The US economy grew more strongly than first thought in the third quarter on higher investments in businesses and housing that offset a bit less momentum in key consumer spending.
In the July to September quarter, gross domestic product -- the broad measure of the economy's output of goods and services -- expanded at a 2.1 percent annual pace, the Commerce Department said.
GDP growth in the quarter was initially estimated at 1.5 percent, and though now seen stronger, it still marked a slowdown from the robust 3.9 percent expansion in the second quarter.
The upward revision was slightly higher than analysts expected, but overall the fresh data was less positive. The revision was largely due to a smaller decrease in private inventory investment from the second quarter than previously estimated, which offset downward revisions, notably to consumer spending.
The report came three weeks before the Federal Reserve holds its final monetary policy meeting of the year. Market expectations are high that the Fed will raise its benchmark interest rates on December 16 from near zero, where they have been pegged since December 2008 to support the economy's recovery from the Great Recession.
"Bottom line: Stronger growth but a weaker mix, with the biggest changes in inventories, revised up, and consumption, revised down," said Chris Low of FTN Financial.
"From the Fed's perspective, the revision doesn't mean much. It's strong enough to allow a rate hike, but not strong enough to demand one," Low said.
- Plow-horse economy -
Though growth has been volatile this year, with only a 0.6 percent rise in the first quarter, the overall pace has been that of a plow-horse economy, plugging along despite a global slowdown.
Consumer spending, which drives about two-thirds of the activity in the US economy, rose 3.0 percent in the third quarter, a notch less than the 3.2 percent previously estimated.
Business investments grew 2.4 percent, three tenths more than previously estimated. Investments in housing jumped 7.3 percent, revised up from 6.1 percent.
The Obama administration highlighted the growth in investment in the housing market, one of the bright spots of the economy.
"Over the past four quarters, residential investment has grown 9.2 percent -- the strongest four-quarter growth rate since the bounce-back from the financial crisis in 2012 and 2013," said Jason Furman, head of the president's Council of Economic Advisers.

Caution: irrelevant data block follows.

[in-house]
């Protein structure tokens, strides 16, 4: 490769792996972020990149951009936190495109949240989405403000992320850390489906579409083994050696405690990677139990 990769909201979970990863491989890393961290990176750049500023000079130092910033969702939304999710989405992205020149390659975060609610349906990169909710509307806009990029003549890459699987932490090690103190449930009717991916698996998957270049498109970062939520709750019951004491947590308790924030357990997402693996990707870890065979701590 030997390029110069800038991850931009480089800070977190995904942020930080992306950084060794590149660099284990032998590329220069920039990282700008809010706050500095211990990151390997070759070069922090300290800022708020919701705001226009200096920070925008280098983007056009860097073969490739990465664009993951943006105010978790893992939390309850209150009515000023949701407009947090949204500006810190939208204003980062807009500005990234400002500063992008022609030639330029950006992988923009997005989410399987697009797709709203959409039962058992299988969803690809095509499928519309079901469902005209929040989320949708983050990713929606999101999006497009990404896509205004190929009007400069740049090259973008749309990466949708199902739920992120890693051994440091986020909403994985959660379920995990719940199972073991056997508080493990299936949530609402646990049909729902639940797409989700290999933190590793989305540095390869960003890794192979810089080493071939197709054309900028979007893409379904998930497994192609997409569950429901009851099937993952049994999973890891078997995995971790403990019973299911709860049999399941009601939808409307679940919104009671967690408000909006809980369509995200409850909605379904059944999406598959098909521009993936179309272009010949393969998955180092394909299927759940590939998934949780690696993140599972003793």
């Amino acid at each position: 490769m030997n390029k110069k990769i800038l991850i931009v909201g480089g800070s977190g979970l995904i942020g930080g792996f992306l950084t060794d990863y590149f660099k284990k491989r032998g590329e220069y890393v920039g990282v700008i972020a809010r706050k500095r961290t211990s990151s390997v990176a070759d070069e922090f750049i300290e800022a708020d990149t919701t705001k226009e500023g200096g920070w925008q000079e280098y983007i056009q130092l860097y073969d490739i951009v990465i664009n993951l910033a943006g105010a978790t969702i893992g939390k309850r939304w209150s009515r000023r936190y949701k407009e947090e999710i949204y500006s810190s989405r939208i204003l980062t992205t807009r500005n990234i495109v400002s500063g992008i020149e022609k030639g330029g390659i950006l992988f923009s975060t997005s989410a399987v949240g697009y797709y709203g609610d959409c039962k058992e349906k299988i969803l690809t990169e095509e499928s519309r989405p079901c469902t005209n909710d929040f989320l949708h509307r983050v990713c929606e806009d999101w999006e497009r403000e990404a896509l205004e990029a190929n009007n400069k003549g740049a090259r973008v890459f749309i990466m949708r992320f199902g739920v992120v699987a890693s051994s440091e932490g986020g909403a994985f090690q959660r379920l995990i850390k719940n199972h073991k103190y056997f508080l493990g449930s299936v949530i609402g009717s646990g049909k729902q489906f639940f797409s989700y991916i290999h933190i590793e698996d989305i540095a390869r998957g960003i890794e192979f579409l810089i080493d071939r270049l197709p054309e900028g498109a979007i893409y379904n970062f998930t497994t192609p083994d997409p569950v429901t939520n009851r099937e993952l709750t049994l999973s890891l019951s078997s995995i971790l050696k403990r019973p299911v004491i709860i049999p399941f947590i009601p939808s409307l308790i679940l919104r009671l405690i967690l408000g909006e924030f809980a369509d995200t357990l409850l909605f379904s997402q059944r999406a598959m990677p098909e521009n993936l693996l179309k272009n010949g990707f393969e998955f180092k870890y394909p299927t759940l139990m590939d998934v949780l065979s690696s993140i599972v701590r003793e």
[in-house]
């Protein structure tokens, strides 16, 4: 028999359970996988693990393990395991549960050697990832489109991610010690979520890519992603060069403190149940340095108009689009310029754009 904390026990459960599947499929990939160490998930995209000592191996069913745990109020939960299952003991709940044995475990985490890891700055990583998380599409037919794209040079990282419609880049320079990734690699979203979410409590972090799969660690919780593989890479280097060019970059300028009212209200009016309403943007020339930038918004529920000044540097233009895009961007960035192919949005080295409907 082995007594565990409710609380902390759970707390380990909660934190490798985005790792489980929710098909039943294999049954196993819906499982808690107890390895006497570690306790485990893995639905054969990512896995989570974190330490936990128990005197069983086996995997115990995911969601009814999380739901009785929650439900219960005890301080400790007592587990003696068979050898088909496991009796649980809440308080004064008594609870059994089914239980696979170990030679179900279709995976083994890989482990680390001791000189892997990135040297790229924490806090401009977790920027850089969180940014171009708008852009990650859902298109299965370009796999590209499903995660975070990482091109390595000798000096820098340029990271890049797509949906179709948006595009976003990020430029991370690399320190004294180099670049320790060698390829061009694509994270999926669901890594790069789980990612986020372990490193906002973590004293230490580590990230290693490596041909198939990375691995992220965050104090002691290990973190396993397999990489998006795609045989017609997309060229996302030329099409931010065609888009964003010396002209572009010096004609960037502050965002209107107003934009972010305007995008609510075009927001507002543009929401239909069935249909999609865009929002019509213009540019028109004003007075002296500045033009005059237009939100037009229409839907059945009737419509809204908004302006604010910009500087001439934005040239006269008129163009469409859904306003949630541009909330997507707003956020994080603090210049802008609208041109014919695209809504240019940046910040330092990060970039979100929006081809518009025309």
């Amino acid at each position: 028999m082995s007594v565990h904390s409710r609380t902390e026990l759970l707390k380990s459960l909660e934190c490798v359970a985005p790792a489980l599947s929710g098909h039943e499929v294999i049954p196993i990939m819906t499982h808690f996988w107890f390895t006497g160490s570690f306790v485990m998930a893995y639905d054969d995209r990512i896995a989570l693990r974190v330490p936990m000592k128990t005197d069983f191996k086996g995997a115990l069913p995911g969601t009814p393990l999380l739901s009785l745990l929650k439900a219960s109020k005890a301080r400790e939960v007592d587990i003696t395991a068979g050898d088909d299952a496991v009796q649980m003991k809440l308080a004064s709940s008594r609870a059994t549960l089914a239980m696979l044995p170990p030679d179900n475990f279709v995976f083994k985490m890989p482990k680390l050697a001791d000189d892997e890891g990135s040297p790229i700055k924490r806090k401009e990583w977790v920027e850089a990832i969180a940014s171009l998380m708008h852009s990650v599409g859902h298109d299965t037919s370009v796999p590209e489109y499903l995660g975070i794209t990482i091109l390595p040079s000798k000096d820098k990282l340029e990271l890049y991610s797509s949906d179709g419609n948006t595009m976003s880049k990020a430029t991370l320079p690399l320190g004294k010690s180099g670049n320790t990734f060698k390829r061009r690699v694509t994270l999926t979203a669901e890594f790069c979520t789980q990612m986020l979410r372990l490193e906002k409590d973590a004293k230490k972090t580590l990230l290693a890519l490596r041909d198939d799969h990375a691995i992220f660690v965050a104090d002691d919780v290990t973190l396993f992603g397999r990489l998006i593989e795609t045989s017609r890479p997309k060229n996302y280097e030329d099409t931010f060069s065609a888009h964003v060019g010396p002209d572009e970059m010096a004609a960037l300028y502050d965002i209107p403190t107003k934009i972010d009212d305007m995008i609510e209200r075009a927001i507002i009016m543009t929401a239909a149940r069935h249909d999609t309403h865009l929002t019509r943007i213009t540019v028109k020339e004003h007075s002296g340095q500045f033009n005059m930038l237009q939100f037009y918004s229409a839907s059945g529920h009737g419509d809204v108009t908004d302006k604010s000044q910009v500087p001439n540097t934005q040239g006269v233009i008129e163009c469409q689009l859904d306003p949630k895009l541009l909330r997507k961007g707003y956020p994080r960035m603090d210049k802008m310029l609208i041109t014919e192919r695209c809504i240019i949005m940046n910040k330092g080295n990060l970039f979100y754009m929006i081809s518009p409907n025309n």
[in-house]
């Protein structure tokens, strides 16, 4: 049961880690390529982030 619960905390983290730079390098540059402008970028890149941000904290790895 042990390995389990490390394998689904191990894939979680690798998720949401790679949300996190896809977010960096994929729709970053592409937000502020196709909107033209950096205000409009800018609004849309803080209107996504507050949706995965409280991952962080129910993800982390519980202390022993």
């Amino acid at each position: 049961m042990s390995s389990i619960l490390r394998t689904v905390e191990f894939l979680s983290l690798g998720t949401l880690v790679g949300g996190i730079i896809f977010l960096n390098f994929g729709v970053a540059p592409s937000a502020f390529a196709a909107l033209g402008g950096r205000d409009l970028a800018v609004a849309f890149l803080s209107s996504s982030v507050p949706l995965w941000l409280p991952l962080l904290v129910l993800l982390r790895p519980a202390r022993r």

"Housing demand is expected to continue to strengthen as household formation rises, credit availability improves, and the labor market continues to strengthen."
Exports were weaker than previously thought, rising only 0.9 percent after a 5.1 percent jump in the second quarter.
By contrast, imports, which represent a drag on GDP growth, increased 2.1 percent as the stronger dollar kept import costs relatively low.
Inflation has remained muted amid the recovery, in part due to falling oil prices. The personal consumption expenditures price index, closely watched by the Fed, rose at an annual rate of 1.3 percent in the third quarter.
That was a tenth point higher than previously estimated, but inflation nevertheless remained well below the central bank's target of 2.0 percent for price stability.
"The details of the revision to GDP made the composition a bit less favorable, but even a 2.7 percent pace for real final sales is solid. We continue to forecast a 2.7 percent pace for overall real GDP in Q4," said Jim O'Sullivan, chief US economist at High Frequency Economics.
The government will publish its final estimate for third-quarter GDP on December 22, a week after the Fed's December 15-16 meeting.
The central bank has forecast US economic growth of 2.1 percent in 2015, cooling somewhat from the 2.4 percent expansion in 2014.